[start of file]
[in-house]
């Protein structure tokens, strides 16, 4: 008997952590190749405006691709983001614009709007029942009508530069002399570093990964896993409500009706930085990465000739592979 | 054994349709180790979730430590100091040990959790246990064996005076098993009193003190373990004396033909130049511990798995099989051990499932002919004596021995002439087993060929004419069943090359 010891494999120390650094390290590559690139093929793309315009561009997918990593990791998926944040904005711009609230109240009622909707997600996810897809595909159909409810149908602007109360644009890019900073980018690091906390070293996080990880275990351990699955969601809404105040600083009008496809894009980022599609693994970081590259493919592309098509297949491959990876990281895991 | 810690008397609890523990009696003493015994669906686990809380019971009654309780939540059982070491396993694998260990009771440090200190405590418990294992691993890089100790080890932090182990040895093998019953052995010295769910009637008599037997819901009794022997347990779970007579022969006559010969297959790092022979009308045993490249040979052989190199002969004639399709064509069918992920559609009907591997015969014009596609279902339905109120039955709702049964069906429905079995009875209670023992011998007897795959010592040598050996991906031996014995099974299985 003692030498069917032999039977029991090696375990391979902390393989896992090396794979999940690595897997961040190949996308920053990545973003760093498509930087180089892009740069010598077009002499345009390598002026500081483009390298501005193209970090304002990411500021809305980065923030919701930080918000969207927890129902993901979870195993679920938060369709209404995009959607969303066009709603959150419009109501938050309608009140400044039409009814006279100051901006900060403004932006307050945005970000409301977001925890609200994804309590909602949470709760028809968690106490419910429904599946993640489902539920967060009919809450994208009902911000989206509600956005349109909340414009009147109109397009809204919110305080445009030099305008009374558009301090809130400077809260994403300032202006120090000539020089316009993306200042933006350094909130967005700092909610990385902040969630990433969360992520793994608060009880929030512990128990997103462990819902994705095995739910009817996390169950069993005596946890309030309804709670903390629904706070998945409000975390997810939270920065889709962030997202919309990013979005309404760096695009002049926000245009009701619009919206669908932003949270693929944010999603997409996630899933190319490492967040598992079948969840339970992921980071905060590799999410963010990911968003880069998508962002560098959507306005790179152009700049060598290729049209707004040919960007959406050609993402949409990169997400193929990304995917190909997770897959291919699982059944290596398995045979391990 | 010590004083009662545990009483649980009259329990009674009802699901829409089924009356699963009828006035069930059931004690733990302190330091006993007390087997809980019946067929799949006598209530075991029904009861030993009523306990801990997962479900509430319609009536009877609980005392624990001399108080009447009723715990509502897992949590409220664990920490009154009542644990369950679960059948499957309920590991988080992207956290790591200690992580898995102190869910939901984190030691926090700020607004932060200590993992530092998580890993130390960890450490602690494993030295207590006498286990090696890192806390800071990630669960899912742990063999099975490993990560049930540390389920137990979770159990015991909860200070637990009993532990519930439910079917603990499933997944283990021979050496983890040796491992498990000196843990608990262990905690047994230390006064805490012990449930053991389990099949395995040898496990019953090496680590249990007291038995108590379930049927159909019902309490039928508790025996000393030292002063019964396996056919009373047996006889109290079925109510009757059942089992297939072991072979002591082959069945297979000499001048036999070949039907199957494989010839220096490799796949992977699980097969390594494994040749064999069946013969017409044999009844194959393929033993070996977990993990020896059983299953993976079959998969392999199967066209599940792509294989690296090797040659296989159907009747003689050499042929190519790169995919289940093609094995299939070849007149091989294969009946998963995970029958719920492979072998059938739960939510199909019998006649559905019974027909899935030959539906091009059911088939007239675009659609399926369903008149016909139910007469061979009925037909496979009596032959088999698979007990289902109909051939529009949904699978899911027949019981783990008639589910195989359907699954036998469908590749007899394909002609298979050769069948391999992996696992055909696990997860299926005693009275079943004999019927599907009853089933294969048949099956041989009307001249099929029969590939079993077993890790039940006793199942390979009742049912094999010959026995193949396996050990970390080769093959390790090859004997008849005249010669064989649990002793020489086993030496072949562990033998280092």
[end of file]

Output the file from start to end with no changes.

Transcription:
[in-house]
């Protein structure tokens, strides 16, 4: 008997952590190749405006691709983001614009709007029942009508530069002399570093990964896993409500009706930085990465000739592979 | 054994349709180790979730430590100091040990959790246990064996005076098993009193003190373990004396033909130049511990798995099989051990499932002919004596021995002439087993060929004419069943090359 010891494999120390650094390290590559690139093929793309315009561009997918990593990791998926944040904005711009609230109240009622909707997600996810897809595909159909409810149908602007109360644009890019900073980018690091906390070293996080990880275990351990699955969601809404105040600083009008496809894009980022599609693994970081590259493919592309098509297949491959990876990281895991 | 810690008397609890523990009696003493015994669906686990809380019971009654309780939540059982070491396993694998260990009771440090200190405590418990294992691993890089100790080890932090182990040895093998019953052995010295769910009637008599037997819901009794022997347990779970007579022969006559010969297959790092022979009308045993490249040979052989190199002969004639399709064509069918992920559609009907591997015969014009596609279902339905109120039955709702049964069906429905079995009875209670023992011998007897795959010592040598050996991906031996014995099974299985 003692030498069917032999039977029991090696375990391979902390393989896992090396794979999940690595897997961040190949996308920053990545973003760093498509930087180089892009740069010598077009002499345009390598002026500081483009390298501005193209970090304002990411500021809305980065923030919701930080918000969207927890129902993901979870195993679920938060369709209404995009959607969303066009709603959150419009109501938050309608009140400044039409009814006279100051901006900060403004932006307050945005970000409301977001925890609200994804309590909602949470709760028809968690106490419910429904599946993640489902539920967060009919809450994208009902911000989206509600956005349109909340414009009147109109397009809204919110305080445009030099305008009374558009301090809130400077809260994403300032202006120090000539020089316009993306200042933006350094909130967005700092909610990385902040969630990433969360992520793994608060009880929030512990128990997103462990819902994705095995739910009817996390169950069993005596946890309030309804709670903390629904706070998945409000975390997810939270920065889709962030997202919309990013979005309404760096695009002049926000245009009701619009919206669908932003949270693929944010999603997409996630899933190319490492967040598992079948969840339970992921980071905060590799999410963010990911968003880069998508962002560098959507306005790179152009700049060598290729049209707004040919960007959406050609993402949409990169997400193929990304995917190909997770897959291919699982059944290596398995045979391990 | 010590004083009662545990009483649980009259329990009674009802699901829409089924009356699963009828006035069930059931004690733990302190330091006993007390087997809980019946067929799949006598209530075991029904009861030993009523306990801990997962479900509430319609009536009877609980005392624990001399108080009447009723715990509502897992949590409220664990920490009154009542644990369950679960059948499957309920590991988080992207956290790591200690992580898995102190869910939901984190030691926090700020607004932060200590993992530092998580890993130390960890450490602690494993030295207590006498286990090696890192806390800071990630669960899912742990063999099975490993990560049930540390389920137990979770159990015991909860200070637990009993532990519930439910079917603990499933997944283990021979050496983890040796491992498990000196843990608990262990905690047994230390006064805490012990449930053991389990099949395995040898496990019953090496680590249990007291038995108590379930049927159909019902309490039928508790025996000393030292002063019964396996056919009373047996006889109290079925109510009757059942089992297939072991072979002591082959069945297979000499001048036999070949039907199957494989010839220096490799796949992977699980097969390594494994040749064999069946013969017409044999009844194959393929033993070996977990993990020896059983299953993976079959998969392999199967066209599940792509294989690296090797040659296989159907009747003689050499042929190519790169995919289940093609094995299939070849007149091989294969009946998963995970029958719920492979072998059938739960939510199909019998006649559905019974027909899935030959539906091009059911088939007239675009659609399926369903008149016909139910007469061979009925037909496979009596032959088999698979007990289902109909051939529009949904699978899911027949019981783990008639589910195989359907699954036998469908590749007899394909002609298979050769069948391999992996696992055909696990997860299926005693009275079943004999019927599907009853089933294969048949099956041989009307001249099929029969590939079993077993890790039940006793199942390979009742049912094999010959026995193949396996050990970390080769093959390790090859004997008849005249010669064989649990002793020489086993030496072949562990033998280092």